Insulin – a hormone produced by the body during eating that controls the amount of sugar in the bloodstream. Insulin signals for cells to stop burning fat stores and use the glucose available in the blood. If the cells can’t use all the glucose, the insulin will trigger some of the energy to be stored as fat.

Key Risk Factors – smoking, cholesterol levels, blood pressure, obesity, and fruit and vegetable intake, blood sugar and the protein albumin in urine (a sign of kidney failure) are all key risk factors identified by the World Health Organisation as capable of shortening life. This doesn’t necessarily mean they cause death, simply that they are a warning sign of health problems.

Lactose – the sugar in milk. Humans used to stop being able to tolerate the sugar in milk when they reached adulthood, however this changed when several thousand years ago Europeans started developing a gene which allowed lactose tolerance in adulthood (a variant of the gene known as MCM6).

Leptin – a hormone produced by the body’s fat cells that suppresses appetite. Obesity may be caused by an immunity to leptin.

Lycopene – a bright red carotene phytochemical found in tomatoes which may reduce cancer risk.

Minerals – or trace elements are simply elements as per the Periodic Table. They are not complex molecules but are often used by the body to make complex enzymes.

Nutrients – the things we need from our environment to stay alive. The main nutrients in food are classified as carbohydrates, fats, proteins, water, vitamins, and minerals.

Obesity – when someone is over-weight. The precise definition is when a person’s body mass index (BMI) is over 30. Obesity is not necessarily an indicator of being unhealthy. Being obese isn’t always a choice as there are environmental and biological influences which can hold a massive sway. Modern life often presents a stressful environment with these addictive (salt, sugar, fat) substances in ready supply. Once overweight it is difficult to correct it because the body defends the energy stored in your body’s (excessive number of) fat cells.

Omega Oils – the essential unsaturated fatty acids. These cannot be synthesised by the human body but are essential for normal operation of our metabolism Omega 3 and 6 oils are essential – the body cannot make them itself. They are important for making cells and hormones in the body. The balance between these two types of Omega oils may be important for health, such as our body’s immune response.

Oxidation – part of the process of respiration wherein oxygen is used to liberate energy from glucose. This process is vital for life but involves the creation of potentially dangerous free radicals.

Phytochemicals – a form of micronutrients that are new to science and are not fully understood yet. They are naturally occurring chemical compounds in fruit and veges that may improve our health.

Protein – one of the main nutrients we get from our food, proteins serve three purposes: acting as enzymes, making hormones, and used as a structural component in the body (muscles, repairs and cell building – particularly the nucleus). Plants make amino acids from simple carbohydrates (sugars) by just adding nitrogen, and many amino acids together become protein.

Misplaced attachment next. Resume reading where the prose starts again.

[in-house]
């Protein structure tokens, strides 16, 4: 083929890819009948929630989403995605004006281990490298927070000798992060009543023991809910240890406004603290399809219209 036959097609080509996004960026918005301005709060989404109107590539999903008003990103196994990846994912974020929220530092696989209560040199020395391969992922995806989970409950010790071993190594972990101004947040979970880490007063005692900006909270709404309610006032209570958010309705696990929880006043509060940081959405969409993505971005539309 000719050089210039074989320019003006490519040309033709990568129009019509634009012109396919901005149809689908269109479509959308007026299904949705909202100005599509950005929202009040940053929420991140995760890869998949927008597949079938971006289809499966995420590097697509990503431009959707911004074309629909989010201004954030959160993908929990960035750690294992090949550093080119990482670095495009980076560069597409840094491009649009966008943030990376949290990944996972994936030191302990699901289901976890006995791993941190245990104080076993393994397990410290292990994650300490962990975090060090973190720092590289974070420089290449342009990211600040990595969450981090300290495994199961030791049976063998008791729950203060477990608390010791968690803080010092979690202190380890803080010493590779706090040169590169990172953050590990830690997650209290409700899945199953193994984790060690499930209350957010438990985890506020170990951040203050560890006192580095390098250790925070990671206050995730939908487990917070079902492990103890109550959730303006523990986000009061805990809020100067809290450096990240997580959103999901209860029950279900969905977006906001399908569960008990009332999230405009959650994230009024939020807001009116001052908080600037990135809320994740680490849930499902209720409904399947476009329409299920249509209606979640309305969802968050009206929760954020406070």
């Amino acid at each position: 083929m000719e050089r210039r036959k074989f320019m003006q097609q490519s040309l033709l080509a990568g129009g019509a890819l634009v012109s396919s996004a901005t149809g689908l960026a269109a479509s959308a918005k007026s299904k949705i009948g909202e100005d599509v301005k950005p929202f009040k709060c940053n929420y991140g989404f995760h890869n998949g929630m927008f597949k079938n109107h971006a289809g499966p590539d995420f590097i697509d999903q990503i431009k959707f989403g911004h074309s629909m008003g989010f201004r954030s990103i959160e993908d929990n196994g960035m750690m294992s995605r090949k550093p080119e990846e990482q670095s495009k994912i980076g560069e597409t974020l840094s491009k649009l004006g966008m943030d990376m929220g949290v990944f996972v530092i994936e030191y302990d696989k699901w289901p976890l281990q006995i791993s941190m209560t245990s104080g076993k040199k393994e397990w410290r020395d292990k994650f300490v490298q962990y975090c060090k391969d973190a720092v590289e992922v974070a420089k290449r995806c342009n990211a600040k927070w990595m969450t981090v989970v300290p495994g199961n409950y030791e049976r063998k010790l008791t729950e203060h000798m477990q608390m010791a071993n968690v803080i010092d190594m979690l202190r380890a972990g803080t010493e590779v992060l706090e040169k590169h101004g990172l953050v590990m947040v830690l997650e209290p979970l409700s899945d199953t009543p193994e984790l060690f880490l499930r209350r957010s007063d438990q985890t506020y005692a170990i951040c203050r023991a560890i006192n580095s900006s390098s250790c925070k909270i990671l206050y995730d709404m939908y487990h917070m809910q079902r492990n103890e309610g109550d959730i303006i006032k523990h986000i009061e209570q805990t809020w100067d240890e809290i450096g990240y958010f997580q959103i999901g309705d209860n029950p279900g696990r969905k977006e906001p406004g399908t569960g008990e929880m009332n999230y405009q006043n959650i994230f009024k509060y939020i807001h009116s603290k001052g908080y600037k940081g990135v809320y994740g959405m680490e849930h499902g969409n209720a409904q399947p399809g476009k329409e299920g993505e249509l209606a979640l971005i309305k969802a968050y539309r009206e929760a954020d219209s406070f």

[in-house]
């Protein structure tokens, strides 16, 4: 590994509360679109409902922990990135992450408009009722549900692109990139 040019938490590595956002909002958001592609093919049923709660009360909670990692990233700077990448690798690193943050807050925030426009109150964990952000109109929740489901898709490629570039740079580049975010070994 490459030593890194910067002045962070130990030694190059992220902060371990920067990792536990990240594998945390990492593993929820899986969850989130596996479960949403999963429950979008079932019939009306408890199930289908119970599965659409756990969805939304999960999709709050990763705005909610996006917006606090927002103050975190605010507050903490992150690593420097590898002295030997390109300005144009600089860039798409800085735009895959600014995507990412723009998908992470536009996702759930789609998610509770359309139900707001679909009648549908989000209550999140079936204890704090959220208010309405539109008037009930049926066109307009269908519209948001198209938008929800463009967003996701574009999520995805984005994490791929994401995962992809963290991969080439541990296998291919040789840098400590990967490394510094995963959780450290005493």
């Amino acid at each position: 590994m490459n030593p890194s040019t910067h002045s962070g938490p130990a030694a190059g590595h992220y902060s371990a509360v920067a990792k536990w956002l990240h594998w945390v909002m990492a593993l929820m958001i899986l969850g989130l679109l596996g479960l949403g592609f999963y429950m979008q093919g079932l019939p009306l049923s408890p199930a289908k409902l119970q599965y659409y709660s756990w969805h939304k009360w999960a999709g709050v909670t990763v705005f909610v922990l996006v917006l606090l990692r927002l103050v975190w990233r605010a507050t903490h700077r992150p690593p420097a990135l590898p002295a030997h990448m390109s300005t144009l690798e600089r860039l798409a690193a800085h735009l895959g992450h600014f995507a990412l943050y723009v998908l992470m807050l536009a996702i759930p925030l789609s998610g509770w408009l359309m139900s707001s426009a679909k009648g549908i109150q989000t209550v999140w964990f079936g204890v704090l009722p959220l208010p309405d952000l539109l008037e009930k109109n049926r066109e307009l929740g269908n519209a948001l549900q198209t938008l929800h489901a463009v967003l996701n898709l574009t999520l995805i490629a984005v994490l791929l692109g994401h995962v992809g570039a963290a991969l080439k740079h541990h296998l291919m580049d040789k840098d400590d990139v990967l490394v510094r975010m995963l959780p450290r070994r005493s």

Pulses – otherwise known as legumes, these are seeds from crops that all tend to contain high levels of protein. Pulses include beans, lentils and peas.

Raw milk – milk that has not been pasteurised or homogenised.

Red blood cells – the part of blood that carries oxygen to cells. The red pigment comes from iron, which is used to carry the oxygen in the blood.

Saturated fats – easy to spot because they are solid at room temperature, like butter and the fat on meat. This is because the fat molecules are in lines so they can pack together tightly like knives in a drawer.

Sucrose – table sugar; a blend of glucose and fructose.

Sugars – simple carbohydrates that require very little breaking down for the body to use as fuel. Sugars are absorbed into the bloodstream very quickly, which can make it difficult for the body to use all the fuel at once.

Supplements – mineral and vitamins concentrated in pill form. These are common consumer products. The elderly struggle to absorb all the nutrients (like vitamins and minerals) that they need from their diet so supplements might actually be useful for them. In contrast the rest of the worried well who relentlessly pop supplement pills, tend only to pee them out.

Trace Elements – see minerals.

Trans fatsTrans-fats are mutant fats that are made by a chemical process that turns unsaturated fat into saturated fat. They can raise the level of LDL in your system and lower HDL – so they are monsters. Look out for hydrogenated fats in fake food, it is trans-fat intensive. We don’t yet know if the trans-fat from grain fed beef and milk causes the same problems.

Unsaturated fats – tend to be liquid at room temperature. This is because they have gaps around the molecules, so they can’t pack together so tightly and end up more like soup ladles in a drawer. Monounsaturated fats have one gap in them, while polyunsaturated fats have many. The essential fats are polyunsaturated ones, Omega 3 and 6.

Vitamins – nutrients that we need to survive. They don’t provide any energy but rather are catalysts for essential chemical reactions within the body. They are either fat or water soluble.

White blood cells – used by the body to fight anything that the body thinks might cause disease.

Whole grains – cereal grains that contain germ, endosperm, and bran, in contrast to refined grains, which retain only the endosperm.